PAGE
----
Thursday, December 17, 2009

December Post

Ah yes, it’s December. If there’s anybody out there who has been diligent in reading my blog, despite my once-a-month effort, I pour out my heartfelt thanks to you.

No excuses now, but a whole lot of new stuff is happening, and if you’re patient just a little longer … my blogging will be current almost daily.

A special shout-out to the Minnesota Magnolia Southern Book Club! Because of you dear ladies, I have resurrected HOPE … Southern Fried Women is still out there, and among some circles has become a cult classic! I’m thrilled. And honored. I’d be most happy to speak to your group when you’re ready!

Although this Christmas is probably the most simple and uncomplicated Christmas I’ve ever experienced, my heart is in full bloom. Michael and I are about to step into a new chapter of our lives, and for me this includes writing/publishing/promoting on a major scale.

The new house is cozy, warm, and we’re loving it. It has become home, which is shocking to us after leaving the farmhouse. But we feel confident in our direction and know that God is watching out for us. Life is good, not perfect, but whose is? Eh? Still, I’m excited and ready to blast forward into this New Year.

I see great and awesome things ahead.

To anyone out there reading this, a Blessed Christmas to you and yours -- and a prosperous New Year.

Thanks, y'all ... for reading.

Monday, November 02, 2009

A New Adventure

Gone are my hardwood floors, my large front and back porches, my arbors, and my gardens. My new front porch is a good size for a little house. I have a nice deck out back, but there’s linoleum in the kitchen and bathrooms and I’m back to wall-to-wall carpet.

Gone is my country view on all four sides. My new neighborhood is full of well-maintained little houses and lawns, but there are lots of dogs and kids and basketball hoops.

Gone are my big spare bedrooms. My new house has one spare room with a queen-size bed that has to share its space with Mike’s desk. The smallest bedroom is my new office.

Gone is the three-car Morton barn building, the three-compartment out-building, and the potting shed. My new house has a utility shed in the back yard and a single-car garage.

Gone is Michael's weekly three-hour two-acre mowing, now he’s looking at a half hour … maybe … to cut the sweet little back and front yard.

Gone is my five-minute commute to work. Thirty minutes might get me there on time … at least for now.

Gone are my spacious bathrooms. I think I can turn around in both new bathrooms. I think.

Gone is my pantry, my laundry room. Now they are one in the same.

Gone are the six fireplaces, old wood mantels, and unique wooden walls and ceilings. My new house has one wood-burning fireplace and beautiful stonework, but the walls are drywall, the ceilings – popcorn. But clean. Clean is good, right?

Gone is my country kitchen. Hello range that needs replaced, and pink Formica countertops.

But halleluiah, also GONE is the monster mortgage payment. Ginormous heating bills. Stressing over the economy. Time to make changes, sacrifices, and move forward. To a new dream. A new adventure, as my sister put it. A move back to Ohio in five years, to be near our children, grandchildren, and to build a new house. A new house that’s every bit as beautiful as the Farmhouse. Our current temporary, smaller, cheaper house is part of making that dream come true.

I’m grateful for it.

A Southern Fried Woman moving north? Yep. You heard it here first. At some point in the next few years, this southern woman will head north. The “South,” however, never leaves you. It remains in your heart no matter where you hang your hat. For me, as I grow older, what’s more important than my geographical location … is my family.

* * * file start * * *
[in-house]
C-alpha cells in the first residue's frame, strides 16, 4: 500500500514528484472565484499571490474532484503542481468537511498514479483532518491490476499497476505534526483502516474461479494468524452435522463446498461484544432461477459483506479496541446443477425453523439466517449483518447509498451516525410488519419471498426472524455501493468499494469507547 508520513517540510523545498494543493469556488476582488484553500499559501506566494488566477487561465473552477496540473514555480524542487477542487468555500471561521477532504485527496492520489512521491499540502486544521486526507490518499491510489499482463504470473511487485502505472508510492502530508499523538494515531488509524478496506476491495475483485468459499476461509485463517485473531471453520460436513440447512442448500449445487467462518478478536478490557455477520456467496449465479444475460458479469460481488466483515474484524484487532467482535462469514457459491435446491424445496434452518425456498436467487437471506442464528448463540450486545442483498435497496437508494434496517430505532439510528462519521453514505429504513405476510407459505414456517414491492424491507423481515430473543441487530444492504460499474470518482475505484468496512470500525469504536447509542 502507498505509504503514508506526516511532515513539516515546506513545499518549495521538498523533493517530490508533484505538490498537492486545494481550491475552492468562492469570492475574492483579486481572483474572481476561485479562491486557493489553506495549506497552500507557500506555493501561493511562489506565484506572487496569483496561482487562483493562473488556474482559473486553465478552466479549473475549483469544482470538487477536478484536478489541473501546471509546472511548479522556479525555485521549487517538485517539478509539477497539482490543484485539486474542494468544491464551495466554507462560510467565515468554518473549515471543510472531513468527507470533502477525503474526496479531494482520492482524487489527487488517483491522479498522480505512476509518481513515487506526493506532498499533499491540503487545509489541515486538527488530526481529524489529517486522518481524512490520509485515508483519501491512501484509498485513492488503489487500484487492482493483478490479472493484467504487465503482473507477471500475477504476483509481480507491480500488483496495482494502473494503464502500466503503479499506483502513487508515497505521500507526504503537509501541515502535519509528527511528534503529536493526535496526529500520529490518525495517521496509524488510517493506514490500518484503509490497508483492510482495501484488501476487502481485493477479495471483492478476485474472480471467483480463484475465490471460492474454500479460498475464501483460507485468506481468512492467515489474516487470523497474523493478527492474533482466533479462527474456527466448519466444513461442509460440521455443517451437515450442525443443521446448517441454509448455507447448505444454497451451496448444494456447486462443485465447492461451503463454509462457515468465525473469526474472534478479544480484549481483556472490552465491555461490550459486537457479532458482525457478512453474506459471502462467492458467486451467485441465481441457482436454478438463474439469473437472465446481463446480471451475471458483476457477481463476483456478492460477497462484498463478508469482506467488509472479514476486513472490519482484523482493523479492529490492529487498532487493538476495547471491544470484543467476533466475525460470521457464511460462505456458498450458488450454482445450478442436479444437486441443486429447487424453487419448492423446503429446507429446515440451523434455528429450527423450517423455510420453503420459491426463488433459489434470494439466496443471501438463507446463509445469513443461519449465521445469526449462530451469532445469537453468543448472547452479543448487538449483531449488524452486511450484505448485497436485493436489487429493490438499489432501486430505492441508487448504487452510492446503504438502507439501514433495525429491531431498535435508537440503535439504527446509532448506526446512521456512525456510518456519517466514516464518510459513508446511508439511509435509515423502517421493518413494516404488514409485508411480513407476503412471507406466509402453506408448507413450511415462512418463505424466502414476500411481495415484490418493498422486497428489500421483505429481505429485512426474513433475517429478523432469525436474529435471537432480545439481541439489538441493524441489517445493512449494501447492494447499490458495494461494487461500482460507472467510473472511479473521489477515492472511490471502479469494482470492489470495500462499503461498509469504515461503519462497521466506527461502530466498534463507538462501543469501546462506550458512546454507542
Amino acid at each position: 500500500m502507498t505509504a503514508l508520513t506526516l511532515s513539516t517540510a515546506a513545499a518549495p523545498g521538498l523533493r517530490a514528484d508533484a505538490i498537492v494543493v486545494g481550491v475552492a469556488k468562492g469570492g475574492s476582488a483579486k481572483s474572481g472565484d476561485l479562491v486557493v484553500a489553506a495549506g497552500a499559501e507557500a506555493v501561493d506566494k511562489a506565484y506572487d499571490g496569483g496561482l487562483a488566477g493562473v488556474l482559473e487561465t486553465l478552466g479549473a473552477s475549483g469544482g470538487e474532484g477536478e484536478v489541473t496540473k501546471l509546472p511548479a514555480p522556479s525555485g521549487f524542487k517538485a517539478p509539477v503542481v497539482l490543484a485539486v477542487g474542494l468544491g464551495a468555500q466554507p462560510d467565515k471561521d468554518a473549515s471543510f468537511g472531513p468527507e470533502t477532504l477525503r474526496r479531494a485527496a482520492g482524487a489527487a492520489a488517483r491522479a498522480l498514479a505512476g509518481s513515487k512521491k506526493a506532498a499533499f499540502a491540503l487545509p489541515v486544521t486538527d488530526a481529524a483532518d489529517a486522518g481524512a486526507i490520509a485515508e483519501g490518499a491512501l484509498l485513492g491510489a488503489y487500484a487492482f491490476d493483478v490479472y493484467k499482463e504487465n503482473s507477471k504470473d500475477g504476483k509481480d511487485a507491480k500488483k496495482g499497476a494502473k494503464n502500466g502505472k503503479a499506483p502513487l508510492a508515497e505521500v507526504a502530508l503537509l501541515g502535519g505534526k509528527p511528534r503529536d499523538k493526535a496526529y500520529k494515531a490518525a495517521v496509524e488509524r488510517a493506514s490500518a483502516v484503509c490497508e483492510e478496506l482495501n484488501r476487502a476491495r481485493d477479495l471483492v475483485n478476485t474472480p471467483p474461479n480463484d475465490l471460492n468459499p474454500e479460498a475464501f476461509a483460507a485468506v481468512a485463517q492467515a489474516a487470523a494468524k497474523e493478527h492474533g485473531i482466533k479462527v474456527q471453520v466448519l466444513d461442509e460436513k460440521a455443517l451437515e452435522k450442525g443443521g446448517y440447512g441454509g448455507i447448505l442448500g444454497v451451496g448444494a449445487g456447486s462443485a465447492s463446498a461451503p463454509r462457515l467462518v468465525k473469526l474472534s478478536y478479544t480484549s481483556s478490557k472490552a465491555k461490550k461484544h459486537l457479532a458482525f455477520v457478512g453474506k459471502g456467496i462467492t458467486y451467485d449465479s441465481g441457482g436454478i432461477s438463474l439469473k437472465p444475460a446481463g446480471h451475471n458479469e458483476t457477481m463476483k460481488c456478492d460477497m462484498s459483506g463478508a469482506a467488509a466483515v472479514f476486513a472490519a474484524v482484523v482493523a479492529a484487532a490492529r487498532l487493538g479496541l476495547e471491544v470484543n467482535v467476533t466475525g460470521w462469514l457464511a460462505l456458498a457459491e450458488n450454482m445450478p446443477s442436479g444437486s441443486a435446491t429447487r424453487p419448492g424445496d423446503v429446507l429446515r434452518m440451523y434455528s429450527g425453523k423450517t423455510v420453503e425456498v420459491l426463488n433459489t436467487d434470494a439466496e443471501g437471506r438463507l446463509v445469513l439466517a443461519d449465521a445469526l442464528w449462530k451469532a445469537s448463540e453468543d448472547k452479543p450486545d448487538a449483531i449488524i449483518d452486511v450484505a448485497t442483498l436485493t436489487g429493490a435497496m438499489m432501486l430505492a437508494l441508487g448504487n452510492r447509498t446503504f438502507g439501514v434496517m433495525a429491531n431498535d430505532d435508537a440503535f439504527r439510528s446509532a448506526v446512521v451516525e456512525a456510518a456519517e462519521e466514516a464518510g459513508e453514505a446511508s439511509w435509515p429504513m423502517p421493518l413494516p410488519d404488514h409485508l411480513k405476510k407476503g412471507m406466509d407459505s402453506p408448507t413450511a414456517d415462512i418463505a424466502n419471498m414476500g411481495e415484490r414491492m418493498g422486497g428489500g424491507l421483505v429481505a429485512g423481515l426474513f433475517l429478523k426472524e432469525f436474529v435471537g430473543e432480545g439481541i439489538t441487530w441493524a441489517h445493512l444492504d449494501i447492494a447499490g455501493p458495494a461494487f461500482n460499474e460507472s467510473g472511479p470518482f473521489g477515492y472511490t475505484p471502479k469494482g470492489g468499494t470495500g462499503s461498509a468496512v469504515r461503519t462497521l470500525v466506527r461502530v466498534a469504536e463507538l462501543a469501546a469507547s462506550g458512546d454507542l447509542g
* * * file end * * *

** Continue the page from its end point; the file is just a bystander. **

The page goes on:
And that’s all I need to say.

Blessings to you and yours.

Sunday, November 01, 2009

Hello November?

It's November 1st. I've skipped a whole month.

I'm moving. Yes, moving.


Downsizing, economy, moving closer to family ... too many reasons to name. It's a good thing. Truth is, October was filled with mixed emotions, tons of work (packing up a house is lots of work) and writing. WRITING, WRITING, WRITING.

Many good things loom on the horizon. More than ever before. Michael and I have entered into what we believe to be (despite the economy and the move into a much smaller house) the most exciting time of our lives. We welcome it.

We'll keep you posted.

Blessings to you and yours.

Saturday, September 26, 2009

Goodbye September

September has blown in, spun around, and is threatening to leave the same way summer did.


Rain. God, when will it stop? Occasionally, I think God likes to remind me what it was like to live Ohio with continuous days of rain. Falling on my gray moods, rolling fog penetrates my head as well as the air outside. The house is damp and cooler. I'd like to start making fires in the fireplace and forget the world exists outside of my cocoon. I withdraw once again to the computer, to my stories, and to a world in which I'm most comfortable.

I'm making decisions this month. Going so long between blog posts (as usual) is not because I'm not writing. In fact, I'm consumed with reading and writing these days. Blogging has taken a back seat, once again. I've been consumed by one book after another, and seldom sit without a book in my lap. My heart longs for the next chapter as my hands reach for my reading glasses. I'm engrossed in many genres I don't write in. It's refreshing.

I met with my best writing friend this week, and the one thing I realized while having lunch with her is that this whole year has taught me a valuable lesson about how I want to spend the rest of my life. Writing. The passion never wavered. In fact, it strengthened. Working a full-time job has forced me to look hard at my future. I'll blog more about that later.

But for now, I'm itching to do what I love most. What relaxes me, moves me, makes me who I am. It's been long enough, the funnel is full and I'm ready to get to it.

Blessings to you and yours.

Wednesday, September 09, 2009